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Trust fall


Do you have clocks that need to be “turned” back? I mean the kind that you need to actually put your hands on. I do, and not just the digital clocks in my car and on my microwave, but clocks with minute and hour hands that sweep perpetually forward counting time minute after minute, hour after hour. I have several, in fact – a small travel alarm clock I keep next to my bed, a wall clock that chimes a bird call every hour, and others. I even have a beautiful brass pendulum clock although I admit that I haven’t wound the mainspring in it for years. It’s just a pretty thing that sits on a shelf and reminds me of my husband who received it decades ago from an uncle who bought it in Germany while stationed there.


This weekend, we turned our clocks back to standard time. It makes a noticeable difference here where the sun has been rising around 7:30 a.m. Kids have been waiting for school buses, and people were getting themselves off to work and the sun wasn’t even up yet. And even after rising, it takes a while for it to feel like it’s daylight. So, we have a semi-annual debate among those who think we pick one time, daylight saving or standard, once and for all and just stick to it. Others, like me, are in favor of keeping the current system which, over time, has been adjusted to begin later in the year and end earlier in spring.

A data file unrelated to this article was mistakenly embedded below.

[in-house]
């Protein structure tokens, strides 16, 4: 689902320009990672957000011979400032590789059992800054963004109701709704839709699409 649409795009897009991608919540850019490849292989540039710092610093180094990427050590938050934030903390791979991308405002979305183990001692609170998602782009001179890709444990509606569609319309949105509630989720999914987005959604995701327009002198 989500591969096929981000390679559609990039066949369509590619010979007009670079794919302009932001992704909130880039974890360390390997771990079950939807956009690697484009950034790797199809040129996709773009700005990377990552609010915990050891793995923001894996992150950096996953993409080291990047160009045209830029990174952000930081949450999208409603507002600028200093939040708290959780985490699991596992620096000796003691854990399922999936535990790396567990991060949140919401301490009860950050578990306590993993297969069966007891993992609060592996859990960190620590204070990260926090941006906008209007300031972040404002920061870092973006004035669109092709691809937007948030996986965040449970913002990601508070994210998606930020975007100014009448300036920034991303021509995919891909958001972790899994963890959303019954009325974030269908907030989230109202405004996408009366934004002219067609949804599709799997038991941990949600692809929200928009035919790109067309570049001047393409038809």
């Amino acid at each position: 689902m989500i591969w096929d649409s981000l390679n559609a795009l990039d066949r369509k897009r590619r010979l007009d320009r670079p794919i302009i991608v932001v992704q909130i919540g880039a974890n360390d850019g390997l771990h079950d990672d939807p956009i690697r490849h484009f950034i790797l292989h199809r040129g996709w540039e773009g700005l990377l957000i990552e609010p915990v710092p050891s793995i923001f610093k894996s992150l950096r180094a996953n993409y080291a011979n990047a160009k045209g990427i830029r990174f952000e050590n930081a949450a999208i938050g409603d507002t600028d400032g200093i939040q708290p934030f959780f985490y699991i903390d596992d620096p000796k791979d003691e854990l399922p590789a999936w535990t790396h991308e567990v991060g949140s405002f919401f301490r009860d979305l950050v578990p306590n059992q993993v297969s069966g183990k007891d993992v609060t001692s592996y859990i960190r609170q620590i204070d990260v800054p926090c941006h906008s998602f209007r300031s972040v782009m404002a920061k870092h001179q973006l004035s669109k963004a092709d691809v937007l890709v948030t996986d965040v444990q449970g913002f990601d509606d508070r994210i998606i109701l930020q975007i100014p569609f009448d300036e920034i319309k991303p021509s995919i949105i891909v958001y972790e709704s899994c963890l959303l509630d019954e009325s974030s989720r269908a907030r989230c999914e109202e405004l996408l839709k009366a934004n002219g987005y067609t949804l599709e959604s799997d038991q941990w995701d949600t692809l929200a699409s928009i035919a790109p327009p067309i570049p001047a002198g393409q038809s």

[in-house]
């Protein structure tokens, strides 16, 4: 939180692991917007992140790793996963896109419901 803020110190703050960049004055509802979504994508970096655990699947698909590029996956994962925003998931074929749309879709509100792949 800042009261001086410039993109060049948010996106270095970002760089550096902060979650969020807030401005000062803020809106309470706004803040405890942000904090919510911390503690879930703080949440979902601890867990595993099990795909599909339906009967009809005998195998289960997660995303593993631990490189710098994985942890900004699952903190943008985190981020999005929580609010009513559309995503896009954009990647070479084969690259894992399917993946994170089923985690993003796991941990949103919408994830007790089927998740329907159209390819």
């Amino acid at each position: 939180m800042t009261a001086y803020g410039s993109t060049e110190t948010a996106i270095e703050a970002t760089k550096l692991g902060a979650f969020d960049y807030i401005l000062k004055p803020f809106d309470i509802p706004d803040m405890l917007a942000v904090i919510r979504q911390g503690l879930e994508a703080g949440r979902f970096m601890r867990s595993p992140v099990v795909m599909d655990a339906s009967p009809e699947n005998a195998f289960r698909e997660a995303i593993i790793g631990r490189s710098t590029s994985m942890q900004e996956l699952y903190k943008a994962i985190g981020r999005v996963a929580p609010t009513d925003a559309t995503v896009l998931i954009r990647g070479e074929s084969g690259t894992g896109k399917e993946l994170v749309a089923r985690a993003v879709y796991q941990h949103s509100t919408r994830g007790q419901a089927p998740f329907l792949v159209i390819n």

But the main complaint I hear this week is that now it gets dark too early. I don’t like it. I get out of work and it’s dark already. It’s gloomy. It’s depressing. And it’s getting colder. And on and on. And on. Right. I get it. I even used to say those very things. But I’ve changed my mind.


Because that’s what it really is. It’s a mindset. Now, I choose to go with the flow. For one thing, I like to get up in daylight. For another, where I live, the longest day of the year has six hours and four minutes more hours of daylight than the shortest. So, no matter how you cut it, your deepest winter days are going to have about 40 percent less daylight than your high summer. So don’t blame changing the clocks for your blues. Blame the earth’s orbit. And – news flash – we aren’t resetting that every November or March. Around here, winter days are simply shorter. A lot shorter.


So, I’ve decided to drop into this time change like a trust fall. Just fall back, letting myself go and recognize those longer daylight hours will catch me in their supportive arms now and once more when spring and summer come around again. Complaining about time and darkness or light won’t move the sun or the earth. On the other hand, trusting that nature knows her way around fall (and, winter, spring and summer, too) makes it easier to appreciate the wonder of how this all works.

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